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Sunday, February 8, 2009

Newsbusters: Media Ignore CBO Report Bashing Senate Stimulus Plan

You'd think that when the primary congressional agency charged with reviewing congressional budgets speaks out against an additional TRILLION dollars of spending, it would be a pretty big deal. Frighteningly enough, the media was relatively mum about it; further stressing the dangerous level to which this country is being driven by a media mob state - where the MSM aren't reporting the news, but unilaterally deciding what is or isn't news.

Luckily for us, in this day and age, we can use blogs and social networks to discuss the issues the media is ignoring and decide for ourselves what is important. In this way, we're becoming more of a democracy than we've ever been.

Media Ignore CBO Report Bashing Senate Stimulus Plan
By Noel Sheppard
February 7, 2009 - 21:10 ET

If the agency responsible for reporting economic data to Congress as well as commenting on budget proposals concluded the Senate's stimulus plan not only won't have much positive impact, but will actually hinder output in years to come, shouldn't the American people be informed about this?

On Wednesday, the Congressional Budget Office issued a rather pessimistic view of the stimulus bill in front of the Senate, and virtually no major media outlets reported it.

Not the New York Times. Not the Washington Post. Not USA Today. Not ABC, CBS, NBC, CNN, or MSNBC.

What were they hiding from the public? This (emphasis added):
Most of the budgetary effects of the Senate legislation would occur over the next few years. Even if the fiscal stimulus persisted, however, the short-run effects on output that operate by increasing demand for goods and services would eventually fade away. In the long run, the economy produces close to its potential output on average, and that potential level is determined by the stock of productive capital, the supply of labor, and productivity. Short-run stimulative policies can affect long-run output by influencing those three factors, although such effects would generally be smaller than the short-run impact of those policies on demand.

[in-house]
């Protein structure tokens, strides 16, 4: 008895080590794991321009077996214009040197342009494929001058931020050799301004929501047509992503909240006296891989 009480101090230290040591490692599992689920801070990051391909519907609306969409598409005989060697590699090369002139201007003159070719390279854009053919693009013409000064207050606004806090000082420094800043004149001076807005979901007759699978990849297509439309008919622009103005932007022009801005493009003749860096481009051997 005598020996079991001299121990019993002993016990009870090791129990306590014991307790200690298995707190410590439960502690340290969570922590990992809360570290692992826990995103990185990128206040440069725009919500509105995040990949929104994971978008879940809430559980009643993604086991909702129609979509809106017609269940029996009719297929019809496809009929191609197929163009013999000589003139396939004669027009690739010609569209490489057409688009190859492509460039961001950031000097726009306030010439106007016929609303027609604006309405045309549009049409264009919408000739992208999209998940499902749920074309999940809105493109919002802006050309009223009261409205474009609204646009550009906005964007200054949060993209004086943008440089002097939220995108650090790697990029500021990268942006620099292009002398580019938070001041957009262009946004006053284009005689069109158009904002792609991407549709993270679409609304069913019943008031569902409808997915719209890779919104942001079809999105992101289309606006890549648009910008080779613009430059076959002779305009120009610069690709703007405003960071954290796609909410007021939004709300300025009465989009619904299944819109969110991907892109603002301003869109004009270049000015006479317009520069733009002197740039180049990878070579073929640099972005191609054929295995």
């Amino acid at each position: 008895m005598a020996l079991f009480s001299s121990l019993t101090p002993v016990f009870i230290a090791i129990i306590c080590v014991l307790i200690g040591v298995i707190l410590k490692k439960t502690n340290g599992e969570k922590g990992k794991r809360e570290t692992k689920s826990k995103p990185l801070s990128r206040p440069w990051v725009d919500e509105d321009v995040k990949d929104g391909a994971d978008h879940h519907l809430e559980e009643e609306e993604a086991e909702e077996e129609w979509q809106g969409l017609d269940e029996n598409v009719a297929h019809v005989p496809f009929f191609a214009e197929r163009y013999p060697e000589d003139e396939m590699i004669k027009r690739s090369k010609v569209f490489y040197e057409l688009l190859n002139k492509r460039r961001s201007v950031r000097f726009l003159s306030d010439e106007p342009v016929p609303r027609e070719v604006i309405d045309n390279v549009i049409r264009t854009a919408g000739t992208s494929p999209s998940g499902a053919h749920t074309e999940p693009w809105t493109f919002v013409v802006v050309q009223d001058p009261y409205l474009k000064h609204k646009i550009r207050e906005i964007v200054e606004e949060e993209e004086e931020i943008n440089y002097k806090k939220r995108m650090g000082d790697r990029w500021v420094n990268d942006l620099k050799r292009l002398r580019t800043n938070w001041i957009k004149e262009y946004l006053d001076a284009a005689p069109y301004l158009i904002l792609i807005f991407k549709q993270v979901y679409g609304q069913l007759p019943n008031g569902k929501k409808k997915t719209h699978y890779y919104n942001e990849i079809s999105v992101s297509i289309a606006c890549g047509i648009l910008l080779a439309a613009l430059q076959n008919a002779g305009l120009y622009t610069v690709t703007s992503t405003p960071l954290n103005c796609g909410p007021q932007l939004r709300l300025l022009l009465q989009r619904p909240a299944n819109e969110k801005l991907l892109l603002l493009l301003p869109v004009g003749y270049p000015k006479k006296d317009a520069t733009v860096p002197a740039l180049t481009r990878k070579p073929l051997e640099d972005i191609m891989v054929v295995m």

In contrast to its positive near-term macroeconomic effects, the Senate legislation would reduce output slightly in the long run, CBO estimates, as would other similar proposals. The principal channel for this effect is that the legislation would result in an increase in government debt. To the extent that people hold their wealth in the form of government bonds rather than in a form that can be used to finance private investment, the increased government debt would tend to “crowd out” private investment—thus reducing the stock of private capital and the long-term potential output of the economy.
In English, as our debt goes up, the dollars that are invested in it are taken away from other channels -- stocks, corporate bonds, private equity, real estate, etc. -- which, in the long run, produce jobs and generate output. The resulting decline in such investments will have, according to CBO, a dampening economic impact in the years to come.

Isn't the public entitled to know this? Should the media decide this isn't important enough for citizens to be aware of?

After all, if not for outlets like Fox News, the Washington Times, and Investor's Business Daily which all reported CBO's analysis, Americans would have been largely in the dark concerning this matter.

Is this the state of journalism today? Are we destined for years of omissions like this so that liberals in the media can aid and abet the Democrats who now control Congress and the White House?

Let's be clear: this isn't some think tank with an obvious political leaning. This is the Congressional Budget Office.

What else is going to be withheld from us in the coming years?

—Noel Sheppard is the Associate Editor of NewsBusters.

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